A nanolithography tool named SOUVENIR

A new nanolithography tool may lead to the Next Generation Lithography (NGL) technology, the holy grail of the semiconductor industry.

The semiconductor industry has invested huge amounts of money in future lithographic techniques leading to pattern generation with a resolution of only several nanometers. But now, with a few talented researchers and an investment of only 2.3 million euros, a European team has developed a new nanolithography tool, according to CCN News. This new tool, which may lead to the Next Generation Lithography (NGL) technology, the holy grail of the semiconductor industry, was the goal of the SOUVENIR project. If this project has a nice name, it is in fact an acronym for "Soft UV Enhanced Nanoimprint," which doesn't sound as poetic. Anyway, there are still problems to solve before this new technology can be used by the industry: it is currently too slow and limited to six inch wafers. But I'm sure that people at Intel and other large companies are carefully watching the arrival of this new nanotechnology tool. Read more...

But first, why NGL technology is the holy grail of the semiconductor industry?

It will allow rapid, large-scale manufacture of modern microchips at a sub-50nm scale. Industry giant Intel has spent 15 years and millions of dollars looking for it. A small team, but brilliant team of dedicated researchers in Europe may have found the solution in three years at a cost of €2,300,000.
It will take a few years more research to know whether SOUVENIR's work will lead to viable NGL, but even with its first generation tool the SOUVENIR team have already generated remarkable results and a new product on the brink of commercialization.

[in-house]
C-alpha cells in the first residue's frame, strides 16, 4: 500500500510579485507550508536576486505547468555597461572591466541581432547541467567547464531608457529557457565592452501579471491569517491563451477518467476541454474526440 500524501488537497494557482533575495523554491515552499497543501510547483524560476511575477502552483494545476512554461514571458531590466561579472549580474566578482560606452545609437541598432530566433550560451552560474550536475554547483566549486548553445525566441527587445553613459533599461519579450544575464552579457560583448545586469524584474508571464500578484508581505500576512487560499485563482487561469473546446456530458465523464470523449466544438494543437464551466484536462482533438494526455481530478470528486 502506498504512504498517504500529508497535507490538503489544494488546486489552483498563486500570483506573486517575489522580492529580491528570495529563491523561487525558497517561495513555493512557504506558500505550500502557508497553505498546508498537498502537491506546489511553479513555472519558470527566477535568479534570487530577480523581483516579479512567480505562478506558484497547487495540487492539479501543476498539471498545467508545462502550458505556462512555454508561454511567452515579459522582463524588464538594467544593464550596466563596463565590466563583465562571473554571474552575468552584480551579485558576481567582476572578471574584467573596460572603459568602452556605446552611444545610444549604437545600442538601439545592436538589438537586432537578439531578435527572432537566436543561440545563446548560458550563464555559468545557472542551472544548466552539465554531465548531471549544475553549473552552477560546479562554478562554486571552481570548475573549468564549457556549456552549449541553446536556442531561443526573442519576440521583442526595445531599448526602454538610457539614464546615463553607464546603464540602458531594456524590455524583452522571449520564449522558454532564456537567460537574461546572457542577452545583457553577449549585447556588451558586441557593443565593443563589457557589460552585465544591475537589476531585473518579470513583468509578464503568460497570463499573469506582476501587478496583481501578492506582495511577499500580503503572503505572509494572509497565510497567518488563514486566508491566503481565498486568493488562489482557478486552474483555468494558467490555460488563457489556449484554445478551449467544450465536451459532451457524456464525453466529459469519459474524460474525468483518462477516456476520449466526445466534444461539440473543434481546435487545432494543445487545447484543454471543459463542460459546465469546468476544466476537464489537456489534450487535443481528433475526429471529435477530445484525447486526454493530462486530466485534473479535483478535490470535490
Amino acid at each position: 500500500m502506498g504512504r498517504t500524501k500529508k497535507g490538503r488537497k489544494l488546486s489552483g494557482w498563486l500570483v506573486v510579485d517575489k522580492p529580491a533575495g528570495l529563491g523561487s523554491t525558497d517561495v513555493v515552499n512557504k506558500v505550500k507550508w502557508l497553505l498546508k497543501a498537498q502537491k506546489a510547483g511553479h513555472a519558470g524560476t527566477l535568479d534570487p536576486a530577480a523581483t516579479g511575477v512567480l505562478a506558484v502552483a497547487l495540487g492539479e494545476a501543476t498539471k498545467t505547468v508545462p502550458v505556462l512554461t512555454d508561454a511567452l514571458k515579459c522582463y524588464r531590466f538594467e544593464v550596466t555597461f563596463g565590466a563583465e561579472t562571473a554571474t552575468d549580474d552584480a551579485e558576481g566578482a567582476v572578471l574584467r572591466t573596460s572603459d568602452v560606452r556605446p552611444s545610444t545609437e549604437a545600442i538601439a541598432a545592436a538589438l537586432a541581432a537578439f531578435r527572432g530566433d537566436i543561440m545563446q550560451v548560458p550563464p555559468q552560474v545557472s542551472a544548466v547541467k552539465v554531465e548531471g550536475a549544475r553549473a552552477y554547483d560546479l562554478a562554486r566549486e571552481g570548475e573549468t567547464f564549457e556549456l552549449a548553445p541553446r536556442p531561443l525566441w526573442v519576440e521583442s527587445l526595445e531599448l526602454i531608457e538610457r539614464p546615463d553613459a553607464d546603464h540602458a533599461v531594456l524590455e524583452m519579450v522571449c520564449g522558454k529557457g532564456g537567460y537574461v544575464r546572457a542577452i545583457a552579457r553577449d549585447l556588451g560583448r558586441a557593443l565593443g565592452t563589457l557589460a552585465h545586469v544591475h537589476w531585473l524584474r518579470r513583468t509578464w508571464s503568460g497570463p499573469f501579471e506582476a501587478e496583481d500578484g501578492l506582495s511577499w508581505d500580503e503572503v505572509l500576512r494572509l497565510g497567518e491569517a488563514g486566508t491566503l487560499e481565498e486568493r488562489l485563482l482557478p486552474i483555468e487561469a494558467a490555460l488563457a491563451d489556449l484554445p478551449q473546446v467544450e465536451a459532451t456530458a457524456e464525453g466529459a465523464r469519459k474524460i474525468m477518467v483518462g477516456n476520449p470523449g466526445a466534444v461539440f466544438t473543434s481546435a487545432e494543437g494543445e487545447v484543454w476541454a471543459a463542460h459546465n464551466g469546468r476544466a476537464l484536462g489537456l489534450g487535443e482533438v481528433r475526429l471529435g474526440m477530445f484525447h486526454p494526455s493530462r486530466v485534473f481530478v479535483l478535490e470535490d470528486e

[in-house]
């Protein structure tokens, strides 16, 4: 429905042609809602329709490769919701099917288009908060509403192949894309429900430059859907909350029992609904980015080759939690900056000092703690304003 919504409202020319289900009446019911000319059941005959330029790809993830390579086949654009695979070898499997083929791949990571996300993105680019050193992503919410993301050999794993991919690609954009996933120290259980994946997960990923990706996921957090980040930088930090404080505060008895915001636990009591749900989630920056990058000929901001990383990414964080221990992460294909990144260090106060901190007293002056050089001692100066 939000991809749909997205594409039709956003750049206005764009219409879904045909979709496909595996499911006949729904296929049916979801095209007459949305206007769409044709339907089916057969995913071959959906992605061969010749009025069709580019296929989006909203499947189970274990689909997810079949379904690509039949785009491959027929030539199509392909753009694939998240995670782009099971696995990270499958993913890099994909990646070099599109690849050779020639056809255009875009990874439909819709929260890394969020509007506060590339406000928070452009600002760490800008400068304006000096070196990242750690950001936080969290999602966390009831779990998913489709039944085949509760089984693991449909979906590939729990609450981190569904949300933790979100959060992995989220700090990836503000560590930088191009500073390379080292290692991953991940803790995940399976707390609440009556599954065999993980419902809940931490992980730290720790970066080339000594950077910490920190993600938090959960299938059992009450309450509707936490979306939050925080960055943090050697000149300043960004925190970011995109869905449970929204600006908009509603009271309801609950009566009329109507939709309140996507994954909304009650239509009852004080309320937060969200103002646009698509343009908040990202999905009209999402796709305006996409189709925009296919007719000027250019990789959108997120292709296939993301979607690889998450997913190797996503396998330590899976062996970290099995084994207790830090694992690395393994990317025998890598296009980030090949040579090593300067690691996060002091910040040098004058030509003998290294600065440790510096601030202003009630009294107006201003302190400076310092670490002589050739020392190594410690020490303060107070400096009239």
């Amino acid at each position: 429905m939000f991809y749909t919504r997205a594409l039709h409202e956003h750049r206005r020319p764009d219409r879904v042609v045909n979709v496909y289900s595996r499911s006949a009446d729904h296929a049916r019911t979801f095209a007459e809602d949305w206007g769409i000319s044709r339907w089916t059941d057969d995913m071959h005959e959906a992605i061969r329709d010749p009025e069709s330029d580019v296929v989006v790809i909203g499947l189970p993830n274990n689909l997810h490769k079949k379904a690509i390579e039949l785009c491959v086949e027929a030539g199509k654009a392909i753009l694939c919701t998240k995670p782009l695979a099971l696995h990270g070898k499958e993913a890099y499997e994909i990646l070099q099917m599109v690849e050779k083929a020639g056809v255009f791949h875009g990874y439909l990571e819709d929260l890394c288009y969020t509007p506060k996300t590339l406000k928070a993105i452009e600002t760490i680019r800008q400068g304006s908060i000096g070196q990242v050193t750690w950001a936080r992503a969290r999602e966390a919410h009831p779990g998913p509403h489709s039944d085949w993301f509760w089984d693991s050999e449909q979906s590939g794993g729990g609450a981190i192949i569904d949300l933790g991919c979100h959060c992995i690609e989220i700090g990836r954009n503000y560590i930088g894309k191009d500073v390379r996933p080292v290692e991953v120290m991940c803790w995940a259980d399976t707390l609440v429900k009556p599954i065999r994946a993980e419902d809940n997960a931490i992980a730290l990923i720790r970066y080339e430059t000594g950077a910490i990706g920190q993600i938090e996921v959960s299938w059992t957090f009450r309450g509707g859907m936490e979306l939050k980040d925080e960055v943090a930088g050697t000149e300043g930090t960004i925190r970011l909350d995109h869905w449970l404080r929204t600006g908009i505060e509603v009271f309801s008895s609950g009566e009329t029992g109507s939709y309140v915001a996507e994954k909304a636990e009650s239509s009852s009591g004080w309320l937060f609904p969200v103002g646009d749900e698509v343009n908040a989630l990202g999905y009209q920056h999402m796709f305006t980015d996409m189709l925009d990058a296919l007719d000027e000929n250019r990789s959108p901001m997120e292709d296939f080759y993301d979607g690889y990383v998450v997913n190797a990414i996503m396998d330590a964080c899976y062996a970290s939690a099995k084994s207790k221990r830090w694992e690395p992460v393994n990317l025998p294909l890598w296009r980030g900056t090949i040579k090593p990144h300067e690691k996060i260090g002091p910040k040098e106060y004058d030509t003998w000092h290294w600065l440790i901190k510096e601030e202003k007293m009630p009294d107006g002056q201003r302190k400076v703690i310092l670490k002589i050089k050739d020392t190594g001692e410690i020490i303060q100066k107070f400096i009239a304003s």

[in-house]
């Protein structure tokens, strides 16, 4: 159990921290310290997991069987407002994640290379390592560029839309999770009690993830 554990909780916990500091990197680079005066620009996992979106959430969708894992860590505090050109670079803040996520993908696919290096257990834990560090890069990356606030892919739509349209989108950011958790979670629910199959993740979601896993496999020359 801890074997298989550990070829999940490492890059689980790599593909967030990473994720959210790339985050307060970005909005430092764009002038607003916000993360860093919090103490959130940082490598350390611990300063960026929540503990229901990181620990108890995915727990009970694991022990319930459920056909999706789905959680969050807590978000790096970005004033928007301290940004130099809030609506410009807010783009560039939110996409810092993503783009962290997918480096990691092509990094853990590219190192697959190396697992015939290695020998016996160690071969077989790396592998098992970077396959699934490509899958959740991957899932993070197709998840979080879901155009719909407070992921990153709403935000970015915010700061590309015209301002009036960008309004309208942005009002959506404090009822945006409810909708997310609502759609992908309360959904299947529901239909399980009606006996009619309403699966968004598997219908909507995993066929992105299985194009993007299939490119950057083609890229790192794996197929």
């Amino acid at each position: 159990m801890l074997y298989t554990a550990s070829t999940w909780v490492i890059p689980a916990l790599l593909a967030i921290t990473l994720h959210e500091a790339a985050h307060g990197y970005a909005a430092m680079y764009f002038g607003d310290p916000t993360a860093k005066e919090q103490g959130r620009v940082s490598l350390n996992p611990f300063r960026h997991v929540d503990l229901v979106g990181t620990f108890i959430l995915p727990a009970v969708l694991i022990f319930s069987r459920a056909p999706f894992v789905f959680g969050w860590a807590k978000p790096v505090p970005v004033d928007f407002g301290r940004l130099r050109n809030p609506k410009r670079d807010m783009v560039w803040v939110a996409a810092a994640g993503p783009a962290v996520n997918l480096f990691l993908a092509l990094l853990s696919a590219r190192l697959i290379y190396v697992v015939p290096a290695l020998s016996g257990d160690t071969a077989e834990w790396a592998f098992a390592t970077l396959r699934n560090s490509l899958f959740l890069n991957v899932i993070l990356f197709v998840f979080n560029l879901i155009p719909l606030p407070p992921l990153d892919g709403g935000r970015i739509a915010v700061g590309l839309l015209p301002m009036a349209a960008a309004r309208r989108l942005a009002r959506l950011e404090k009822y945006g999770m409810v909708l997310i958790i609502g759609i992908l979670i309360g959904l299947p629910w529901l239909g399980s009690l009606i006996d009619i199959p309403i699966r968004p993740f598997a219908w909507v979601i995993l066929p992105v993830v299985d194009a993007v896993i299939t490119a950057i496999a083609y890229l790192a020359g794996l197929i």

So how does this new technique work and why are its costs relatively low?

The SOUVENIR project developed a new technique to create those patterns, one that is low cost and, comparatively, low tech. In a first step the substrate was coated with a low viscosity, UV-curable resist. The resist is simply a UV-sensitive chemical layered onto the substrate. They then used a soft polymer mould, called an elastomer, pressed against the resist-coated substrate, called imprinting, followed by the UV photopolymerisation, or curing, of the resist.
This costs less than other photolithographic techniques. Because the mould is pressed against the resist, the system does not require the extremely expensive 'deep' UV light sources used in the semiconductor industry.

Below is a photograph of the Advanced Soft UV Nanoimprint Tool used for this project, the EVG 620 (Credit: SOUVENIR).

The Advanced Soft UV Nanoimprint Tool used by SOUVENIR

As I mentioned above, there are still a number of hurdles to overcome.

"There a still problems with that particular technique," says Dr Bender. "The quartz approach only works with a substrate of one square inch, but we can use the elastomer mould on a six inch wafer," says Dr Markus Bender, researcher at German company, Applied Micro-and Optoelectronics (AMO GmbH), and coordinator of the SOUVENIR project. Furthermore, while quartz could address the precision issues the technique is currently too slow for large-scale semiconductor companies.
But Dr Bender believes that with a commitment to research these hurdles could be overcome. "This is the first generation of the tool we developed and, with work, we can in principle get much better, faster and more scalable results," says Dr Bender.

For more information about this NGL project, here are two links to recent related papers found on the AMO web site, "Fabrication of Nanostructures using a UV-based imprint technique" (PDF format, 5 pages, 639 KB) and "High resolution lithography with PDMS molds " (PDF format, 4 pages, 502 KB).

Sources: CCN News, August 30, 2005; and various web sites

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